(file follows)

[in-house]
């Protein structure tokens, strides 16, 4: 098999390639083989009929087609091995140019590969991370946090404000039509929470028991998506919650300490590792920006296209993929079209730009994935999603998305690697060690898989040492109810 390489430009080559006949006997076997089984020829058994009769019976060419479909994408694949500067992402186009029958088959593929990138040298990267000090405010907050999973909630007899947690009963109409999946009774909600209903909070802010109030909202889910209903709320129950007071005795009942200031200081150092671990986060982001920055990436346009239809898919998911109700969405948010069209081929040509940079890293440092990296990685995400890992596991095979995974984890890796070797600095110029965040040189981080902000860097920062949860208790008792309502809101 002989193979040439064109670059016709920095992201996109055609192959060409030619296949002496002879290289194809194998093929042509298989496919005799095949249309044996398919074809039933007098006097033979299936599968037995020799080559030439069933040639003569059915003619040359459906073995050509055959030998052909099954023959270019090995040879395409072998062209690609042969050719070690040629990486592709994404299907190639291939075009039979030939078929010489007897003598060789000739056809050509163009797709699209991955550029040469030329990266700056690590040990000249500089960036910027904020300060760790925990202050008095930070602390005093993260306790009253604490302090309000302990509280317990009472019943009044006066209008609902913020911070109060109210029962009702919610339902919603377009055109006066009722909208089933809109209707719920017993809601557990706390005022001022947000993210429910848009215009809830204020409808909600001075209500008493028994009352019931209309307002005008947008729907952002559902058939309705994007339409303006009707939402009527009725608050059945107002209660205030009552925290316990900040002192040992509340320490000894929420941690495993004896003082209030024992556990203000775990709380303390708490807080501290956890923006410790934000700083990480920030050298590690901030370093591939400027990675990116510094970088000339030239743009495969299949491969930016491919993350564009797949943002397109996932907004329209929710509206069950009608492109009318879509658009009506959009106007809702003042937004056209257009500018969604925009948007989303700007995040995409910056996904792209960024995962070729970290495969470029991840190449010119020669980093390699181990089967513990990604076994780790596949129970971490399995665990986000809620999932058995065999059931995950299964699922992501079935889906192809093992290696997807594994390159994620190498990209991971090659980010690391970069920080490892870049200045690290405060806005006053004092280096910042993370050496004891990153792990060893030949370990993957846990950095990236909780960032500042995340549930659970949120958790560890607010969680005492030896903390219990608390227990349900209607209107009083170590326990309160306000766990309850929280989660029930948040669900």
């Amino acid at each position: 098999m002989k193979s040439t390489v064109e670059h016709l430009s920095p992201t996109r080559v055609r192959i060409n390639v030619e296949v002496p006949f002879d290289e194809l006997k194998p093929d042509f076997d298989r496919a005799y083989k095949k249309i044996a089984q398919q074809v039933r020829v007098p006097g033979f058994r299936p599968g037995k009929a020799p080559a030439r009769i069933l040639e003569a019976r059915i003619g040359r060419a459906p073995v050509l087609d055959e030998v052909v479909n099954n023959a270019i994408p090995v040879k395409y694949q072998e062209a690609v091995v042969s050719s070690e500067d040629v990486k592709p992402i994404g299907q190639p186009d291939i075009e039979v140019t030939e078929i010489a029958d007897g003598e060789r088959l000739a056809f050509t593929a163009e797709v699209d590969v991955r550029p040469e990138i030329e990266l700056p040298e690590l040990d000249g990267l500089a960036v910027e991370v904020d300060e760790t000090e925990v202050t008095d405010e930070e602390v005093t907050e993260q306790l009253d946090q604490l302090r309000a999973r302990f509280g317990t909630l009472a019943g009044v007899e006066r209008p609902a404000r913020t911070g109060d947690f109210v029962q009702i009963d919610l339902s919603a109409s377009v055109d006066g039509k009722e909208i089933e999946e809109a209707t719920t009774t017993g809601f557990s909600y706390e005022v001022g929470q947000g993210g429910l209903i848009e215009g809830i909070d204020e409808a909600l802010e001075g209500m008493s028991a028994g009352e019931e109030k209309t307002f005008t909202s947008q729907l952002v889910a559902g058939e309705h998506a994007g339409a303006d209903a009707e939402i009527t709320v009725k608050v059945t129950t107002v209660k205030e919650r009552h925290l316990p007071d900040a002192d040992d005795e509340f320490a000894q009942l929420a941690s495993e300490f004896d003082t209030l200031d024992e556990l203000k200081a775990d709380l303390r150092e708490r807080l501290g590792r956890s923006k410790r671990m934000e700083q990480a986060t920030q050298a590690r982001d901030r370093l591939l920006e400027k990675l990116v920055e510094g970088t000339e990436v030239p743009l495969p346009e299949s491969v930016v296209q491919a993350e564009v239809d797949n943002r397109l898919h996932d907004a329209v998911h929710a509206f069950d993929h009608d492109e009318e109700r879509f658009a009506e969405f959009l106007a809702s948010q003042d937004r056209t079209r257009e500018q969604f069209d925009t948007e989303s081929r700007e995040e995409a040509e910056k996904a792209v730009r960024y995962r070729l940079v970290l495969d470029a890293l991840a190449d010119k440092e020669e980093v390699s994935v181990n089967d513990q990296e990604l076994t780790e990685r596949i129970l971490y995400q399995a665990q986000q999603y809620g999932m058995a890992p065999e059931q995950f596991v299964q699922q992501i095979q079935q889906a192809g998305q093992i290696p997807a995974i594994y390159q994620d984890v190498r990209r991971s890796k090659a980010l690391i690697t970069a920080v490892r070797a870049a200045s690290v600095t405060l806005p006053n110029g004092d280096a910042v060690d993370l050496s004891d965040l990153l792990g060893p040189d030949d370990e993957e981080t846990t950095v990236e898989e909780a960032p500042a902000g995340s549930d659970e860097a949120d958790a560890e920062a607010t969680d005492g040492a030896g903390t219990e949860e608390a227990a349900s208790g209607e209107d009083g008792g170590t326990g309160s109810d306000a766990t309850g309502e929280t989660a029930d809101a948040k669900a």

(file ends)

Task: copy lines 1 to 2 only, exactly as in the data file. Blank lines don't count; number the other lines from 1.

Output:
[in-house]
């Protein structure tokens, strides 16, 4: 098999390639083989009929087609091995140019590969991370946090404000039509929470028991998506919650300490590792920006296209993929079209730009994935999603998305690697060690898989040492109810 390489430009080559006949006997076997089984020829058994009769019976060419479909994408694949500067992402186009029958088959593929990138040298990267000090405010907050999973909630007899947690009963109409999946009774909600209903909070802010109030909202889910209903709320129950007071005795009942200031200081150092671990986060982001920055990436346009239809898919998911109700969405948010069209081929040509940079890293440092990296990685995400890992596991095979995974984890890796070797600095110029965040040189981080902000860097920062949860208790008792309502809101 002989193979040439064109670059016709920095992201996109055609192959060409030619296949002496002879290289194809194998093929042509298989496919005799095949249309044996398919074809039933007098006097033979299936599968037995020799080559030439069933040639003569059915003619040359459906073995050509055959030998052909099954023959270019090995040879395409072998062209690609042969050719070690040629990486592709994404299907190639291939075009039979030939078929010489007897003598060789000739056809050509163009797709699209991955550029040469030329990266700056690590040990000249500089960036910027904020300060760790925990202050008095930070602390005093993260306790009253604490302090309000302990509280317990009472019943009044006066209008609902913020911070109060109210029962009702919610339902919603377009055109006066009722909208089933809109209707719920017993809601557990706390005022001022947000993210429910848009215009809830204020409808909600001075209500008493028994009352019931209309307002005008947008729907952002559902058939309705994007339409303006009707939402009527009725608050059945107002209660205030009552925290316990900040002192040992509340320490000894929420941690495993004896003082209030024992556990203000775990709380303390708490807080501290956890923006410790934000700083990480920030050298590690901030370093591939400027990675990116510094970088000339030239743009495969299949491969930016491919993350564009797949943002397109996932907004329209929710509206069950009608492109009318879509658009009506959009106007809702003042937004056209257009500018969604925009948007989303700007995040995409910056996904792209960024995962070729970290495969470029991840190449010119020669980093390699181990089967513990990604076994780790596949129970971490399995665990986000809620999932058995065999059931995950299964699922992501079935889906192809093992290696997807594994390159994620190498990209991971090659980010690391970069920080490892870049200045690290405060806005006053004092280096910042993370050496004891990153792990060893030949370990993957846990950095990236909780960032500042995340549930659970949120958790560890607010969680005492030896903390219990608390227990349900209607209107009083170590326990309160306000766990309850929280989660029930948040669900």